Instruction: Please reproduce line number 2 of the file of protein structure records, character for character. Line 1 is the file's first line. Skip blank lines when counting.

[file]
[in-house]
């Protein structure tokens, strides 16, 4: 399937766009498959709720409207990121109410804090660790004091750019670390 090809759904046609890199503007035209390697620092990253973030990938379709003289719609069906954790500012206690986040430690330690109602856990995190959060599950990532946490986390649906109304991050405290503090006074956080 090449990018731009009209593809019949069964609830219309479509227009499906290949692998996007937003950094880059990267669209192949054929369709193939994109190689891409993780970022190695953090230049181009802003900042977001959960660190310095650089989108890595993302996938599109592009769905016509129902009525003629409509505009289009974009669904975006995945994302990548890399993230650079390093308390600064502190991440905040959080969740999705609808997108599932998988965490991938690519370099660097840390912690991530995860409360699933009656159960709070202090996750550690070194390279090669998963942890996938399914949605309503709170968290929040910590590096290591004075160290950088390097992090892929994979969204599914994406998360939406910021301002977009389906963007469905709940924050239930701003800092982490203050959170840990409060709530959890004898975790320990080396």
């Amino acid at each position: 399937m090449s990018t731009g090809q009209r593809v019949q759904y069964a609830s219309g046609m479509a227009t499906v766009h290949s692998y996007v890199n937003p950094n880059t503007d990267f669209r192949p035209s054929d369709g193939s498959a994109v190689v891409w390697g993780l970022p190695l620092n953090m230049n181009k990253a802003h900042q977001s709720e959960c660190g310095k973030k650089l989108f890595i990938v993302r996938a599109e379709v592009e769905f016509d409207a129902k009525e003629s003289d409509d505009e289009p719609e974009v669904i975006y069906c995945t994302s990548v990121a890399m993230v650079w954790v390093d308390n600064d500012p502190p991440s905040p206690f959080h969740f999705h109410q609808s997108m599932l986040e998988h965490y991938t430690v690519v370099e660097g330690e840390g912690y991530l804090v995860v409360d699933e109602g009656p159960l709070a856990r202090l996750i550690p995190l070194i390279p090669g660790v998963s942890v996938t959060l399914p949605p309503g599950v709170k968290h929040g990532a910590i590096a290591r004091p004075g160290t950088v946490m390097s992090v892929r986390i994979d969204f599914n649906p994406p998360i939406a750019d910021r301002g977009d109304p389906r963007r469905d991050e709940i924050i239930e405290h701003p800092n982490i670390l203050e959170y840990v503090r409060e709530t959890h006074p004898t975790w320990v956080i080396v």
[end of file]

């Protein structure tokens, strides 16, 4: 399937766009498959709720409207990121109410804090660790004091750019670390 090809759904046609890199503007035209390697620092990253973030990938379709003289719609069906954790500012206690986040430690330690109602856990995190959060599950990532946490986390649906109304991050405290503090006074956080 090449990018731009009209593809019949069964609830219309479509227009499906290949692998996007937003950094880059990267669209192949054929369709193939994109190689891409993780970022190695953090230049181009802003900042977001959960660190310095650089989108890595993302996938599109592009769905016509129902009525003629409509505009289009974009669904975006995945994302990548890399993230650079390093308390600064502190991440905040959080969740999705609808997108599932998988965490991938690519370099660097840390912690991530995860409360699933009656159960709070202090996750550690070194390279090669998963942890996938399914949605309503709170968290929040910590590096290591004075160290950088390097992090892929994979969204599914994406998360939406910021301002977009389906963007469905709940924050239930701003800092982490203050959170840990409060709530959890004898975790320990080396």